ForTheDoers Blog

High climate ambition laying ground for the EU’s competitiveness

Kari Kankaanpää 09 February 2024, 10:06 EET

The EU is faced with a triple challenge to solve: decarbonisation, competitiveness, and security of supply. In this post, drawing on insights from our recently published White Paper, I am discussing why the EU’s climate ambition is not only necessary but also foundational for addressing these challenges and securing a competitive, sustainable future.

The success of the Green Deal and the road ahead

The European Green Deal is without doubt the world’s most ambitious decarbonisation plan, aiming for carbon neutrality in Europe by 2050. However, it is not just about outright decarbonisation. It will indeed provide broader benefits and opportunities, helping Europe to reduce dependency on fossil fuels, creating a competitive advantage for clean products and thereby strengthening Europe’s resilience while cleaning our industries. It will also increase energy independence and security.

Yet, as the EU moves to national implementation of the Fit for 55 legislation, stretched action and tight follow-up is needed from the next Commission as the challenges loom large. The recent analysis by European Scientific Advisory Board on Climate Change (ESABCC) concludes that the EU is struggling to meet its 55% target in 2030 with the member states’ current climate plans delivering a narrow 49-51% cut. The situation looks even bleaker for reaching the EU’s net zero goal by 2050.

This gap underscores the need for accelerated action across all sectors and the importance of transitioning to a European Green Deal 2.0. While good progress has been made in decarbonisation, in particular in the power sector, this new phase should focus on decarbonising high-impact sectors, such as industry, transport, agriculture, and waste, and on leveraging innovation and technology to secure a net-zero future.

Addressing challenges with balanced solutions

The rightwards shift of European politics and growing public concern over the costs of decarbonisation highlight the need for a balanced approach. The clean transition is seen as punitive more than anything, and the citizens’ interest is moving away from climate change and towards security and cost of daily living, etc. Politicians have to recognize this and try to find a middle-of-the-road approach by clearly communicating the economic and social benefits of the transition, benefits such as job creation and new business opportunities.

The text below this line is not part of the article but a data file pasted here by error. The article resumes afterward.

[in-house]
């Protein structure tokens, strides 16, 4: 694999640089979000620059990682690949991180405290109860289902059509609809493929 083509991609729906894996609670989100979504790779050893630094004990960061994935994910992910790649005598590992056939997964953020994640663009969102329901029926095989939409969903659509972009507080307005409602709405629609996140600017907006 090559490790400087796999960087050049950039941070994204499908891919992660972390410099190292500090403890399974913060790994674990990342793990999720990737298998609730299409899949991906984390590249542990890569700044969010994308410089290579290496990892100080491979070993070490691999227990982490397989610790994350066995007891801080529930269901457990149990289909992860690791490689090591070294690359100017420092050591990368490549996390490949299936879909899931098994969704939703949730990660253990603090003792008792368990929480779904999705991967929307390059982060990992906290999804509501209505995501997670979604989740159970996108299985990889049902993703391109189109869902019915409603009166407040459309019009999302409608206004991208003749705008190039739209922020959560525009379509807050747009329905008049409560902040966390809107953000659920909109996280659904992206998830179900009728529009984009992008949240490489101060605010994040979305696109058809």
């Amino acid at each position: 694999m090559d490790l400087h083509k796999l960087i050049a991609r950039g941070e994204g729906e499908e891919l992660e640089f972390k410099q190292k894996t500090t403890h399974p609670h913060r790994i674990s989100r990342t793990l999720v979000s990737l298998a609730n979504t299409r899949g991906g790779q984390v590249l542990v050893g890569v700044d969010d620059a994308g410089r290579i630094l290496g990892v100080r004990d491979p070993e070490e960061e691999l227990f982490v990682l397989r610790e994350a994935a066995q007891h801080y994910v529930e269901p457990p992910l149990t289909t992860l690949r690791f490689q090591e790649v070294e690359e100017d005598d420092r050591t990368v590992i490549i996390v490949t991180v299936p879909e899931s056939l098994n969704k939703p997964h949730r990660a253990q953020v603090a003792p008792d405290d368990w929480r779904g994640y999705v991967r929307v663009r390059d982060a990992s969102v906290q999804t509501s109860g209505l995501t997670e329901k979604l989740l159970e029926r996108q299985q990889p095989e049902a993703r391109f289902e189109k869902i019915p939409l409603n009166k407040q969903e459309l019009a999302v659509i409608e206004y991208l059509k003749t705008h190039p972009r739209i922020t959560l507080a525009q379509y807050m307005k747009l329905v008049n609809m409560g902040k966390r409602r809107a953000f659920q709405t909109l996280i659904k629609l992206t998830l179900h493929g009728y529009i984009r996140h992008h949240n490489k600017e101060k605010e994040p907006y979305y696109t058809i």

Need for a European Green Deal 2.0 

What, then, should be expected from European Green Deal 2.0? Europe must prioritise the decarbonisation of industrial sectors by scaling up electrification and adopting renewable energy sources, such as in the steel industry’s shift towards fossil-free power and renewable hydrogen. Furthermore, expanding the use of heat pumps and e-boilers in industrial heat is crucial for efficiency and sustainability.

The reindustrialisation of Europe, powered by clean, reliable and affordable energy, will drive growth and competitiveness. This necessitates a robust power sector capable of supporting the green transition across the economy, including the key industrial segments – and citizens.

Carbon pricing as the central instrument

The EU Emissions Trading System (ETS) has been a success in reducing greenhouse gas emissions from the sectors covered by the scheme. The ultimate goal and target for the EU should be to expand this success by establishing a uniform carbon price across all sectors. The polluter-pays principle and price-based mechanisms should be developed for those sectors that are currently not included in the EU ETS - for example, agriculture and waste. I note with satisfaction the strong commitment to carbon pricing in the recent EU 2040 Communication. 

Moreover, the EU Commission should promote market-based carbon pricing also globally while ensuring a level playing field until other countries have adopted similar mechanisms. Therefore, I am glad to see in the EU 2040 Communication a proposal to establish a taskforce to support the development of carbon pricing globally. 

Final remarks

Industrial competitiveness, security of supply and energy independence are expected to be among key priorities during the next EU Commission’s mandate. While the decarbonisation of the power sector is already advancing well, enhancing decarbonisation of industries is one of the key next tasks at hand. 

As the EU navigates the turbulent waters of global geopolitics and climate change, its commitment to ambitious climate policies post-2030 will be crucial. As we look towards 2050, the EU’s path is clear: a steadfast commitment to climate ambition is the cornerstone of a competitive, secure and sustainable Europe.

More information:

Kari Kankaanpää

Director, Public Affairs and Climate Policy
Tel: +358 50 453 2330
kari [dot] t [dot] kankaanpaa [at] fortum [dot] com